Our History

Phil Emerson Bramblette

Charles I.

Judy Hubbs Sisk

FFL founders Phil Emerson Bramblette (left) and Charles I. "Chuck" Sandmann were introduced by oncology nurse Judy Hubbs Sisk


The Initial Match

The first match for Friend for Life was the pairing of Phil Bramblette and Chuck Sandmann. Through conversations and discussions of “what ifs,” Phil developed a vision for what could be and should be for patients facing the diagnosis of cancer. He felt that if enough like-minded individuals were to develop a program of support for patients that was based on personal experience, it would offer hope and encouragement to the patient undergoing therapy. I was blessed to have the acquaintance of such a like-minded person and introduced these gentlemen in the stately environs of a Hardees restaurant. One must understand that these connections were made before the convenience of such things as cell phones and email. Phil and Chuck networked and followed multiple leads to talk to people all over the US that had formed similar groups. They put all the pieces together and that resulted in the organization we now know as FFL. This group was built on the faith of “if you build it, they will come” and 20 years later, they are still coming.
- Judy Hubbs Sisk

Inception, History and Philosophy
Friend for Life is a non-profit, non-affiliated cancer support network originally conceived for newly diagnosed patients. This neophyte organization in the Louisville area has been in existence since 1988, when articles of incorporation and by-laws were adopted in July and tax exempt status was received in September.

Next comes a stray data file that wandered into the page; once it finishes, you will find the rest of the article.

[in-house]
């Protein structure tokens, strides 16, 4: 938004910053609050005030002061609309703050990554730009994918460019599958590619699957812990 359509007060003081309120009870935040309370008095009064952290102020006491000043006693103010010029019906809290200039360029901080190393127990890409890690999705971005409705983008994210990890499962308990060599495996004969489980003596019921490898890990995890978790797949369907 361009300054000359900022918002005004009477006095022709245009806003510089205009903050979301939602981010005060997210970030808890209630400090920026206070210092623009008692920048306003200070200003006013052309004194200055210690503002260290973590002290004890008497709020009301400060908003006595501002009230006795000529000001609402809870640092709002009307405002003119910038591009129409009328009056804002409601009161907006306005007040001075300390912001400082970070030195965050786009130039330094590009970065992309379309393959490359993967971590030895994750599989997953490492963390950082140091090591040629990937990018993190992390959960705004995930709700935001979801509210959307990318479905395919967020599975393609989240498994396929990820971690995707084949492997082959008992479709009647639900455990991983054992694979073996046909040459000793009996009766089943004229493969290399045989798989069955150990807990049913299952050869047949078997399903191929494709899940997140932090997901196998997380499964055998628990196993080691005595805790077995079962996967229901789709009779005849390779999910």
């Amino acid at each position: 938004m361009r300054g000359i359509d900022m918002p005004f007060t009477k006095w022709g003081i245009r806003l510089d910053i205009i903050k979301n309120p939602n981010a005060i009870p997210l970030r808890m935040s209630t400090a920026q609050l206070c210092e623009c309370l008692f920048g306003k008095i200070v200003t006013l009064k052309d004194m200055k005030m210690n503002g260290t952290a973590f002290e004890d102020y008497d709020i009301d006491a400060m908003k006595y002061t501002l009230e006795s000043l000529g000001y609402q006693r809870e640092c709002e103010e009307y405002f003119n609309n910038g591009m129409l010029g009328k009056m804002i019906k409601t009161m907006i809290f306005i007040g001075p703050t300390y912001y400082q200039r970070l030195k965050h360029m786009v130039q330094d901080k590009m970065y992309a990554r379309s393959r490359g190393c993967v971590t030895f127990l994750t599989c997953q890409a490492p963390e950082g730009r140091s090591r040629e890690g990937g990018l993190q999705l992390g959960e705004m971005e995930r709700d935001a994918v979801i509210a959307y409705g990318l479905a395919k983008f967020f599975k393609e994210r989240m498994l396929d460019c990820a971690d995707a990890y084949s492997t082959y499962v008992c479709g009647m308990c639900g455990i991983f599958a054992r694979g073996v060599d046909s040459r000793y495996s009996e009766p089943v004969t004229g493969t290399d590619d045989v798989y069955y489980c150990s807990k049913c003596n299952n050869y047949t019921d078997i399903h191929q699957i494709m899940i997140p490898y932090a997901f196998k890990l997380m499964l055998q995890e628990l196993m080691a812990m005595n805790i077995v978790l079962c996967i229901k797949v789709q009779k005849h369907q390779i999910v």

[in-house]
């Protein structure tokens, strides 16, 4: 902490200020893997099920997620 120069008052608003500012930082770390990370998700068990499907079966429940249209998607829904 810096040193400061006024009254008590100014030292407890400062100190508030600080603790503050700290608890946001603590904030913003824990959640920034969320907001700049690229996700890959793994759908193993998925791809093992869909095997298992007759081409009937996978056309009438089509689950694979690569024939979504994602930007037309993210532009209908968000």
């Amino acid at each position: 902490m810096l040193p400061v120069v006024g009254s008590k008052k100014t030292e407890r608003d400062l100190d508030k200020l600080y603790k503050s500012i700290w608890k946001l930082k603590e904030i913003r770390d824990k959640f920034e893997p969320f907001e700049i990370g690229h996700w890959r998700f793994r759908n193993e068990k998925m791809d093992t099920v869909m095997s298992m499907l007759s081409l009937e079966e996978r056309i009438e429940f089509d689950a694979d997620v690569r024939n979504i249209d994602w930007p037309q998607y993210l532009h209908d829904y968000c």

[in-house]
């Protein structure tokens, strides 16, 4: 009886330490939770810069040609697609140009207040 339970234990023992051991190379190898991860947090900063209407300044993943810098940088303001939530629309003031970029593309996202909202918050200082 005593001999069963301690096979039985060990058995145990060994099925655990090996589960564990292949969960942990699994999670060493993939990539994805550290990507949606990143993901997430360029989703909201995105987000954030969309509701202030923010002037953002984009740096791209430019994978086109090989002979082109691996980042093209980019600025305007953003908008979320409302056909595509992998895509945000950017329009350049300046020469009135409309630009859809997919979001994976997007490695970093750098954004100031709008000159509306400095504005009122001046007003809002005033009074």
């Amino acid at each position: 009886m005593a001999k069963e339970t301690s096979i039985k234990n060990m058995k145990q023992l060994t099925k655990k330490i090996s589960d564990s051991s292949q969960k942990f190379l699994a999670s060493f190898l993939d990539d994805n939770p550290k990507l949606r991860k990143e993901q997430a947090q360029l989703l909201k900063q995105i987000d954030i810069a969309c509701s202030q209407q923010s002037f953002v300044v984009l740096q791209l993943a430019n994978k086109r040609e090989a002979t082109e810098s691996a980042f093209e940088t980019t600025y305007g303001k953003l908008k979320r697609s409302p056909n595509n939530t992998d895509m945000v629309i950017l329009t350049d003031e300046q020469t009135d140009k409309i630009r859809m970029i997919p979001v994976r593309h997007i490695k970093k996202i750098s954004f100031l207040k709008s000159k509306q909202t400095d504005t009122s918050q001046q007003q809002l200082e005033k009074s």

The need for such an organization in Louisville was initially investigated in 1986 by Sherrill Thirlwell and Dr. Fran Brennan from the University of Louisville, as an intern program. It was offered to Hospice of Louisville, but subsequently was diverted and became a bereavement module for Hospice. Meanwhile, Phil Bramblette, a Hospice board member and a newly diagnosed cancer patient, was busy investigating support groups locally and elsewhere. In January 1988, Phil contacted Sherrill Thirlwell, Eleanor Dougherty, the first Executive Director of Hospice of Louisville, and Pat Webb, then Assistant Director of Hospice, to evaluate information he had gathered. As work progressed, other health professionals and board members of other cancer-related organizations, became interested in the work being done by Phil Bramblette, who, with co-founder Charles Sandmann, spearheaded the formation of Friend for Life.

In April 1988, a steering committee was formed. This body set about assessing the need for laying the groundwork and establishing the credibility and credentials for a viable support system that would bridge the gap in the existing network of cancer-related organizations in the community. A one-on-one program was needed to fill the void between diagnosis and treatment, with trained volunteers who are medically and emotionally stable. In November 1988, office space was obtained at St. Matthews Baptist Church, the steering committee formally became a board in December 1988, and Joan Steiner was hired as Coordinator of Volunteers. - Pat Webb

Phil Emerson Bramblette
1941 - 1989